Let’s flash back….or forward….to NOW. Artists are not usually just “discovered”. Even the acts that you would think are just discovered via YouTube or Second Life or radio programs are really not handed the golden ticket that you think. In the mind of the public, there are talent-scouters all over the place, and if a good musician should happen to be heard by one of them, they will be handed a business card, signed to a label, and given a lot of money to create music. It doesn’t really work that way anymore. Music labels are looking for acts that already have a following. They are looking for acts that have the money to pay for the recording and production of their albums on the front end and purchase all of their own equipment or already own their own sound system. Basically, they are looking for acts that have done the hard work of promoting themselves so that when the label signs them, their work is a little easier. It makes sense from the label’s standpoint. You may be  thinking, “Why do you need a label? Just release independently and promote yourself. People will notice.”   In a perfect world, this would be great. You would release your CD and have your discs replicated, and then send them out to Target and Walmart and all of those other places that people frequent……scrreeech….oh wait, those places only allow music that is released through a major label to be on their shelves. Really? Yeah, really. Not just “a label”, but a MAJOR label. Meaning…..more money for promotion.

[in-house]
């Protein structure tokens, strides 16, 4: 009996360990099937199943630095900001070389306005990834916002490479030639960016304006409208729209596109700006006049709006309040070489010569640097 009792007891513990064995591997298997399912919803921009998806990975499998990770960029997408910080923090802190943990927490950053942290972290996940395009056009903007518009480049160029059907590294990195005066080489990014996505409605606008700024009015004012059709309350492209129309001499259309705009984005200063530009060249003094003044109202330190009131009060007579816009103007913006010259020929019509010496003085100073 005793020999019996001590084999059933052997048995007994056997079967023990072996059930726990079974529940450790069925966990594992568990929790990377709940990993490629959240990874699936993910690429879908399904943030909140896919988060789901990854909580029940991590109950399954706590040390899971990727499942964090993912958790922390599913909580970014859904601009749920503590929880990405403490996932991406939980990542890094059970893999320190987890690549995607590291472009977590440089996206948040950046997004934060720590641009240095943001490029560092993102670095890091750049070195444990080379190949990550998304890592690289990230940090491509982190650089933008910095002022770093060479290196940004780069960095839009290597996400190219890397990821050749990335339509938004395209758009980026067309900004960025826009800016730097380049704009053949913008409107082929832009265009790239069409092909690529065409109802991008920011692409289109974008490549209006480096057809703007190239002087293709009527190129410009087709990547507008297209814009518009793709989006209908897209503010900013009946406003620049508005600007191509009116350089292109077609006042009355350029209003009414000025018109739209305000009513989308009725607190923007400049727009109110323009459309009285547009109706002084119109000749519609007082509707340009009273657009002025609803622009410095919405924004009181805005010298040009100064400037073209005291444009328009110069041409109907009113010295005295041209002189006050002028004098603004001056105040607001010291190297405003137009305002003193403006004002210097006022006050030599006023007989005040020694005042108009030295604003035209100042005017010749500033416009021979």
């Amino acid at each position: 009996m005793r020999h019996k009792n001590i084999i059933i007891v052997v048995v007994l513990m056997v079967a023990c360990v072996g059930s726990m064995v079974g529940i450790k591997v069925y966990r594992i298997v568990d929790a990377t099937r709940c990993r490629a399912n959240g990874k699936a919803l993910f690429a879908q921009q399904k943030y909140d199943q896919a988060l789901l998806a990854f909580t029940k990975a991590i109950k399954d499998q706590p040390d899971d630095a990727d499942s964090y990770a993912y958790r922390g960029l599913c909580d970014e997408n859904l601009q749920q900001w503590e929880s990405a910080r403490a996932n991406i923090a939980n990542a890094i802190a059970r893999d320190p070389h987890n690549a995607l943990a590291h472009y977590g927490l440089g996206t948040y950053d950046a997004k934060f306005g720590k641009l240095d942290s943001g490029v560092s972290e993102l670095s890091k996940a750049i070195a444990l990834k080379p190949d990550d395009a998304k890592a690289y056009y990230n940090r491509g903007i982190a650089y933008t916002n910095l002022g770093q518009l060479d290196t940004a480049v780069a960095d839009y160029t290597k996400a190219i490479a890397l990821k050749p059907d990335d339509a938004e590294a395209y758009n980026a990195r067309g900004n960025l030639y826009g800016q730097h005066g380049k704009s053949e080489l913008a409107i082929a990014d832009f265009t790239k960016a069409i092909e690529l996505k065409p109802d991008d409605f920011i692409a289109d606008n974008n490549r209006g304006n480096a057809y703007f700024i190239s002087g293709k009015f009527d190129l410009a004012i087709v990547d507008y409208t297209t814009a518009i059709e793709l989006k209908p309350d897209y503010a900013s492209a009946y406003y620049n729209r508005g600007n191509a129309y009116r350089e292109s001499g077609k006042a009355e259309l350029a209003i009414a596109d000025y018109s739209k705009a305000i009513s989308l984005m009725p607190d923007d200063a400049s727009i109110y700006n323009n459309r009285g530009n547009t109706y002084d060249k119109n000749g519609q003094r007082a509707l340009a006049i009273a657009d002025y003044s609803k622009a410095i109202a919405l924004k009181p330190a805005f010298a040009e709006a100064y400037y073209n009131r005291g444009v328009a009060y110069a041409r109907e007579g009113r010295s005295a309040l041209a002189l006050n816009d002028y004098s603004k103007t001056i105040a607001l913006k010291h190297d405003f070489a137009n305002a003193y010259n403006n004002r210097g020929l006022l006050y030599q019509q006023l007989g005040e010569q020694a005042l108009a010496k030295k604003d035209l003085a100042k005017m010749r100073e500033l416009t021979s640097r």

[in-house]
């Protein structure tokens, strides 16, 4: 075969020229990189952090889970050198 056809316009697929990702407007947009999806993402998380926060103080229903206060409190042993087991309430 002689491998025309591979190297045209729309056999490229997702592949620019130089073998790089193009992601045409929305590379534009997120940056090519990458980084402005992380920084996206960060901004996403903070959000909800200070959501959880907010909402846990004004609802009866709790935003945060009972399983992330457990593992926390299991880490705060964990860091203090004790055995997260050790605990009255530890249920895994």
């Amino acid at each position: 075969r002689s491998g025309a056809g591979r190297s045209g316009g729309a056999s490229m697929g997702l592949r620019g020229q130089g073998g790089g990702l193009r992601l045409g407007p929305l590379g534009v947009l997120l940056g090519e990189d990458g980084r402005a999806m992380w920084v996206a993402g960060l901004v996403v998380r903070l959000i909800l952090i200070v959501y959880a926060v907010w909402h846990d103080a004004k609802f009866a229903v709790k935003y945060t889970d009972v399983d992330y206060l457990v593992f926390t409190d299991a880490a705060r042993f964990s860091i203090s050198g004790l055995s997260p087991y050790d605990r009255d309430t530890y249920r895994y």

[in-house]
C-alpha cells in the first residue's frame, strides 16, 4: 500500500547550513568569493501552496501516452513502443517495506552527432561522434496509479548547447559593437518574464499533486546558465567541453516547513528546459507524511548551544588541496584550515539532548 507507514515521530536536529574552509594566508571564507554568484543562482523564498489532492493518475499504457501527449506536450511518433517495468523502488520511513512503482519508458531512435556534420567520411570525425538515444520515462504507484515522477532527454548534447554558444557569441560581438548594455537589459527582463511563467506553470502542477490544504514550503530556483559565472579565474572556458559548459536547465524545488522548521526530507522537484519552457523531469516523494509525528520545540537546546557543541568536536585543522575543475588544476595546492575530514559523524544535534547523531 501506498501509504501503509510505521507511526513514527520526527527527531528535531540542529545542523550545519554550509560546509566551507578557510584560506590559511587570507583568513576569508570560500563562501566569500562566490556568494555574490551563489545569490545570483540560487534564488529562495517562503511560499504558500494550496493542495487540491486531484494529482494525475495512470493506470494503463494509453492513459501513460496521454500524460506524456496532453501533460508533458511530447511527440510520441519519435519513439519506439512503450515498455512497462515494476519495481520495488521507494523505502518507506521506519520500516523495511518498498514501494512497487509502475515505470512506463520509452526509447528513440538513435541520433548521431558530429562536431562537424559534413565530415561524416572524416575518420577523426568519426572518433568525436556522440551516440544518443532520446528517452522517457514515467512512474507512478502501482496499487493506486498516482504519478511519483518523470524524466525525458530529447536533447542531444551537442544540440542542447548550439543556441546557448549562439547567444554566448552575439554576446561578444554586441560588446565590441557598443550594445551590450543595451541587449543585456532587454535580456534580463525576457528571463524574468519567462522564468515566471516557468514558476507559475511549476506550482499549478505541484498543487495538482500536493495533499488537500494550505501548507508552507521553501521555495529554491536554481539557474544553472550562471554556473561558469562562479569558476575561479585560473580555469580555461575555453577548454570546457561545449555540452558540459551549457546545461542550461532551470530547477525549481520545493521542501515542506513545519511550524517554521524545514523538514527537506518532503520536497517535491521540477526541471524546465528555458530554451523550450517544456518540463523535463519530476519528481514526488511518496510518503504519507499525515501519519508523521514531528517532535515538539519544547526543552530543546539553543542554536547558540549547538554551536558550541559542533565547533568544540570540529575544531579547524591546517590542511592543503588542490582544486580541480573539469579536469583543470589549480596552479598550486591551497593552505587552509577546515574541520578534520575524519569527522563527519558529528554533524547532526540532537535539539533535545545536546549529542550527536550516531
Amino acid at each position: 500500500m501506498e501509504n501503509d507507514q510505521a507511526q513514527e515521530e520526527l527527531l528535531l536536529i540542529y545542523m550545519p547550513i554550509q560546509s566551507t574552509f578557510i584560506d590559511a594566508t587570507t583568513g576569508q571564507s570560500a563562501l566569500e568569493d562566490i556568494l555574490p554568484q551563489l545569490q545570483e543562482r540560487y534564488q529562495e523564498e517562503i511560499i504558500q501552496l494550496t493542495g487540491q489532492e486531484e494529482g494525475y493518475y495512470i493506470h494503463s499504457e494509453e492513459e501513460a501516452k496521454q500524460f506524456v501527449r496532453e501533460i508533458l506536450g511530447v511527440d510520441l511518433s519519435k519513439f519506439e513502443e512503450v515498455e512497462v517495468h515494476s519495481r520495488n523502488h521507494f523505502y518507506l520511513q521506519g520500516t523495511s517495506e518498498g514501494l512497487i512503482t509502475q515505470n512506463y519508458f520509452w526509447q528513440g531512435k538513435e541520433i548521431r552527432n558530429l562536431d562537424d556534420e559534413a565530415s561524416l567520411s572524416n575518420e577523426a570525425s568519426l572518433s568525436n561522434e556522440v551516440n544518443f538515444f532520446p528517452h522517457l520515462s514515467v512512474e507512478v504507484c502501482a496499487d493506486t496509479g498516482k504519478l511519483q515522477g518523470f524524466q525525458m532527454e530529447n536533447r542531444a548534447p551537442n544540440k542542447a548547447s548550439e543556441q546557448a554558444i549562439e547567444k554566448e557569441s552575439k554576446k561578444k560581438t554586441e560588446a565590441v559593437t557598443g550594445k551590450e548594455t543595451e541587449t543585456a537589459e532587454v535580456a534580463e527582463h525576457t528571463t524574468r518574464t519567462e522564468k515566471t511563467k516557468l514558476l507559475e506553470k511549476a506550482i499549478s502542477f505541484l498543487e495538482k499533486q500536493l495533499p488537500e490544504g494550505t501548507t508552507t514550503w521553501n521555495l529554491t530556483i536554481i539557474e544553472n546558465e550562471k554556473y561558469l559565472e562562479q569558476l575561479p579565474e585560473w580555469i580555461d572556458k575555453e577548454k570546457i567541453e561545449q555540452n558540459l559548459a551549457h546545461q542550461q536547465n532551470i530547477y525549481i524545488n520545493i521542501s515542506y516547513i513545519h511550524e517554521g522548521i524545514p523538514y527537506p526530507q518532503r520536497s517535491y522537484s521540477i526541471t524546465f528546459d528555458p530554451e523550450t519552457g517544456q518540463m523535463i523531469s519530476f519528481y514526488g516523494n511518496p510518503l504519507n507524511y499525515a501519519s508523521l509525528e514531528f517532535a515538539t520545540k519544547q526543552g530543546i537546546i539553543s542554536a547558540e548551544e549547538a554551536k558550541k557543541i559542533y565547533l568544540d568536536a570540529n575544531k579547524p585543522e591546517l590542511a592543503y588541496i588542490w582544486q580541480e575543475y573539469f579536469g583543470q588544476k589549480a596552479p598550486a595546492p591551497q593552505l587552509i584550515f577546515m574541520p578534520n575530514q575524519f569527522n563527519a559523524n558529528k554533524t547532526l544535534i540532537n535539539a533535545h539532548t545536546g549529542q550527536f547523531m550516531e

Still thinking that maybe an artist can get “discovered” by just putting themselves out there with no promotion? Let’s look at Beyonce Knowles, for example. Her father took classes in music business and started managing Beyonce’s music group Destiny’s Child when it was just in it’s beginning stages. How many dads, upon seeing their little tween girls singing and dancing around with their friends would take this kind of financial risk to try to turn them into superstars? One with lots of money, and the willingness to promote his butt off.